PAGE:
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Are Home Prices Sustainable? Maybe Not Everywhere

Home prices in the Pacific Northwest in the second quarter were the fastest growing in the country, according to Fitch Ratings [1]’ Q2 report on sustainable home prices. The growth, in fact, has been so fast that properties in major Pacific Northwest cities like Seattle and Portland are now considered overvalued on par with those in California’s Bay Area.

“Portland home prices have risen at the fastest clip of any nation since second-quarter 2014, at 22 percent,” the report stated. “Much of the increase can be explained by underlying economic drivers. Meanwhile, Seattle is not far behind with home prices rising 19 percent during the same timeframe.”

As a result, Fitch estimated, home prices in these cities to be 5 to 15 percent overpriced. This rivals San Francisco, which had a two-year gain of 21 percent leading up to the start of 2016 (and a 69 percent growth since 2012). The hottest market at the beginning of this year, San Francisco has since cooled considerably. The market has grown 11 percent since a year ago and is considered 5 to 10 percent overvalued for Q2.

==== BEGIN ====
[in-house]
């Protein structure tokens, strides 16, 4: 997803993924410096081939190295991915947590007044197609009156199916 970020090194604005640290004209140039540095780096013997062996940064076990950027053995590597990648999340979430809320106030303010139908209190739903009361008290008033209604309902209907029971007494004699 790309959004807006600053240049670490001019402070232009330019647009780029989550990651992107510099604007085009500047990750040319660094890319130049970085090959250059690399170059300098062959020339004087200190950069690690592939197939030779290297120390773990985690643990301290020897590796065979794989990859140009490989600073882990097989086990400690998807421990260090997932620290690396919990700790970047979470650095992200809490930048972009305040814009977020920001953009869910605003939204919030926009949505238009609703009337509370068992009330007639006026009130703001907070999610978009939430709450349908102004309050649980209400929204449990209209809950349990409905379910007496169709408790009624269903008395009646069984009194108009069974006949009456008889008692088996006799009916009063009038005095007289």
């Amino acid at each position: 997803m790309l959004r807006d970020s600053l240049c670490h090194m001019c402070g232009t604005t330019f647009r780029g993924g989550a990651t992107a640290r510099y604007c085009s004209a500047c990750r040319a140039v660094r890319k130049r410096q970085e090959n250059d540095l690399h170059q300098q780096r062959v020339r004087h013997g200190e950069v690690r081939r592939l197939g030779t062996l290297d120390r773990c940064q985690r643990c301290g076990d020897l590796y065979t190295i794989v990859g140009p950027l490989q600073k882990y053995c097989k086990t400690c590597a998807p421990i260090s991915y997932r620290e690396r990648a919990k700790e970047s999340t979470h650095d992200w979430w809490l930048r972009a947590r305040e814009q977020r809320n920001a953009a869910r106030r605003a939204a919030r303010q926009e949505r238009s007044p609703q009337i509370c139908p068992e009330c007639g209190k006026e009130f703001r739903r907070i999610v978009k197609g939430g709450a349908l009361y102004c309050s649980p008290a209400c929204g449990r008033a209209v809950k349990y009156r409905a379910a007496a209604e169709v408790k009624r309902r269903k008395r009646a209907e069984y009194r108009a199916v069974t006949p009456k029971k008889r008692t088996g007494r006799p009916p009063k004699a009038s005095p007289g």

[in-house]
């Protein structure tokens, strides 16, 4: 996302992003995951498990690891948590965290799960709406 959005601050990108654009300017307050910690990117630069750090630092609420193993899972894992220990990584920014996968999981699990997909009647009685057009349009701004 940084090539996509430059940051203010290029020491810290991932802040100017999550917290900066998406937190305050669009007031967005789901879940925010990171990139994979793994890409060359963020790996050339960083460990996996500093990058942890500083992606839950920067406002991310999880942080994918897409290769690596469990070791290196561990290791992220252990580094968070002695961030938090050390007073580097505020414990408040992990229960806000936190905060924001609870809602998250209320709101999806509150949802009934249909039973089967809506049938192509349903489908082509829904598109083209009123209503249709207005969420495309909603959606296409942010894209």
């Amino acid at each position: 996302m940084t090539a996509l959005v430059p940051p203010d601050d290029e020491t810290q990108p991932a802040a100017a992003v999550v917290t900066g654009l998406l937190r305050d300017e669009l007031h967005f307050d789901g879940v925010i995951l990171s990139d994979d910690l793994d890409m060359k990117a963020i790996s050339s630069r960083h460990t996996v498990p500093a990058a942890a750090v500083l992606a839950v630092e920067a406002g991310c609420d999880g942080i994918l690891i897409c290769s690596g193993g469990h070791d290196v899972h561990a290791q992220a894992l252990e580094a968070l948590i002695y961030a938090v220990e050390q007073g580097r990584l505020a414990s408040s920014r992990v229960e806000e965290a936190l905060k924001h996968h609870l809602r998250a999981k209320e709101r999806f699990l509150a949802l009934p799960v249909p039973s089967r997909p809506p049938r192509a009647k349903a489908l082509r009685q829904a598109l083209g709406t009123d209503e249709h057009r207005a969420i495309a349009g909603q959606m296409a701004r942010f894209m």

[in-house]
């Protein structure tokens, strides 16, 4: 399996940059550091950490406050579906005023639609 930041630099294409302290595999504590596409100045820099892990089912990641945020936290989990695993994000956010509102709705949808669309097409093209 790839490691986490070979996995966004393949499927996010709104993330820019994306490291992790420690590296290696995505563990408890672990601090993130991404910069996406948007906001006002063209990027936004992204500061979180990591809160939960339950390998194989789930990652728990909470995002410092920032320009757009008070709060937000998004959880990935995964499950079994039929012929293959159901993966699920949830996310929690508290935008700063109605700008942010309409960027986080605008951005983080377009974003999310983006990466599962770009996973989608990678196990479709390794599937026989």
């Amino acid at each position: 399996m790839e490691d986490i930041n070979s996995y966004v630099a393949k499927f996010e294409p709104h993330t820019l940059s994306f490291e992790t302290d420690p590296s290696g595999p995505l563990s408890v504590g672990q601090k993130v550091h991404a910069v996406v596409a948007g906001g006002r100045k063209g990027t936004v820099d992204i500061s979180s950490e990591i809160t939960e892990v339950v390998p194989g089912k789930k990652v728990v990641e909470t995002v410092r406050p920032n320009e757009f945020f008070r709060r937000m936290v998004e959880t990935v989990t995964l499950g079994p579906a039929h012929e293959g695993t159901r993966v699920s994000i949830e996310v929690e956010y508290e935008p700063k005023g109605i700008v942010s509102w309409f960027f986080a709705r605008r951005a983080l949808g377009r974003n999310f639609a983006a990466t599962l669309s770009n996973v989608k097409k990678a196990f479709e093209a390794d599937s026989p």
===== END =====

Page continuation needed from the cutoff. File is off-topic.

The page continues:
“The recent rate of home price growth in the Pacific Northwest is hard to rationalize,” said Grant Bailey, managing director at Fitch. “Foreign investors and spillover from tech employees priced out of San Francisco are likely playing a role in the run-up, though to what degree is hard to ascertain.”

Bailey said that the rocketlike growth of home prices in the Pacific Northwest is causing some familiar issues, mainly stretching affordability for local businesses and employees. Due to this, Fitch reported, the escalation won’t last long.

“The current growth rates in the Northwest are unsustainable,” the report stated. “The recent slowdowns in Vancouver and San Francisco likely indicate that a significant slowdown in the Northwest is coming.”